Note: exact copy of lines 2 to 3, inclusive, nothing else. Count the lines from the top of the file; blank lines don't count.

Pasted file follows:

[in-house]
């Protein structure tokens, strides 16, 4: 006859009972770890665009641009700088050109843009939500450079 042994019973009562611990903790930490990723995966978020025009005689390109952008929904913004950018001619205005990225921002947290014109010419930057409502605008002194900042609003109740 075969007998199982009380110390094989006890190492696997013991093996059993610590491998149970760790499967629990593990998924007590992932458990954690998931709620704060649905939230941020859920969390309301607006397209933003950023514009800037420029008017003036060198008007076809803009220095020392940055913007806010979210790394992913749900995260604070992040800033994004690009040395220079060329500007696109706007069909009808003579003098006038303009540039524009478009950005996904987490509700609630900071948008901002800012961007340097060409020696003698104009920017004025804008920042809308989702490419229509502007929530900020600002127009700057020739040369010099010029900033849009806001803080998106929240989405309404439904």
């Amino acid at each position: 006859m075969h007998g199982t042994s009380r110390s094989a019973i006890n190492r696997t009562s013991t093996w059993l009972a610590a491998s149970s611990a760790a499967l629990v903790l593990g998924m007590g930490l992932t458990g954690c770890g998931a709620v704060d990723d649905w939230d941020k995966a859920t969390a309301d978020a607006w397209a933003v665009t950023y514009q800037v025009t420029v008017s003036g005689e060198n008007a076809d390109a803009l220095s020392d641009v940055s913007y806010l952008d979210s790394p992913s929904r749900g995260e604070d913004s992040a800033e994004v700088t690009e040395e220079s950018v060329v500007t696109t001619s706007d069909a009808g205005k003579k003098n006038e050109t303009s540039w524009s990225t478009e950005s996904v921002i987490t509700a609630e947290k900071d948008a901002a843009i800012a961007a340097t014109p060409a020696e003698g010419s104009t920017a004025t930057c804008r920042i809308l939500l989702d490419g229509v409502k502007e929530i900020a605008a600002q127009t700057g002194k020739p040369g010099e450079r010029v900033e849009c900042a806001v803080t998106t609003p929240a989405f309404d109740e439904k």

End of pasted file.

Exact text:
């Protein structure tokens, strides 16, 4: 006859009972770890665009641009700088050109843009939500450079 042994019973009562611990903790930490990723995966978020025009005689390109952008929904913004950018001619205005990225921002947290014109010419930057409502605008002194900042609003109740 075969007998199982009380110390094989006890190492696997013991093996059993610590491998149970760790499967629990593990998924007590992932458990954690998931709620704060649905939230941020859920969390309301607006397209933003950023514009800037420029008017003036060198008007076809803009220095020392940055913007806010979210790394992913749900995260604070992040800033994004690009040395220079060329500007696109706007069909009808003579003098006038303009540039524009478009950005996904987490509700609630900071948008901002800012961007340097060409020696003698104009920017004025804008920042809308989702490419229509502007929530900020600002127009700057020739040369010099010029900033849009806001803080998106929240989405309404439904």
């Amino acid at each position: 006859m075969h007998g199982t042994s009380r110390s094989a019973i006890n190492r696997t009562s013991t093996w059993l009972a610590a491998s149970s611990a760790a499967l629990v903790l593990g998924m007590g930490l992932t458990g954690c770890g998931a709620v704060d990723d649905w939230d941020k995966a859920t969390a309301d978020a607006w397209a933003v665009t950023y514009q800037v025009t420029v008017s003036g005689e060198n008007a076809d390109a803009l220095s020392d641009v940055s913007y806010l952008d979210s790394p992913s929904r749900g995260e604070d913004s992040a800033e994004v700088t690009e040395e220079s950018v060329v500007t696109t001619s706007d069909a009808g205005k003579k003098n006038e050109t303009s540039w524009s990225t478009e950005s996904v921002i987490t509700a609630e947290k900071d948008a901002a843009i800012a961007a340097t014109p060409a020696e003698g010419s104009t920017a004025t930057c804008r920042i809308l939500l989702d490419g229509v409502k502007e929530i900020a605008a600002q127009t700057g002194k020739p040369g010099e450079r010029v900033e849009c900042a806001v803080t998106t609003p929240a989405f309404d109740e439904k």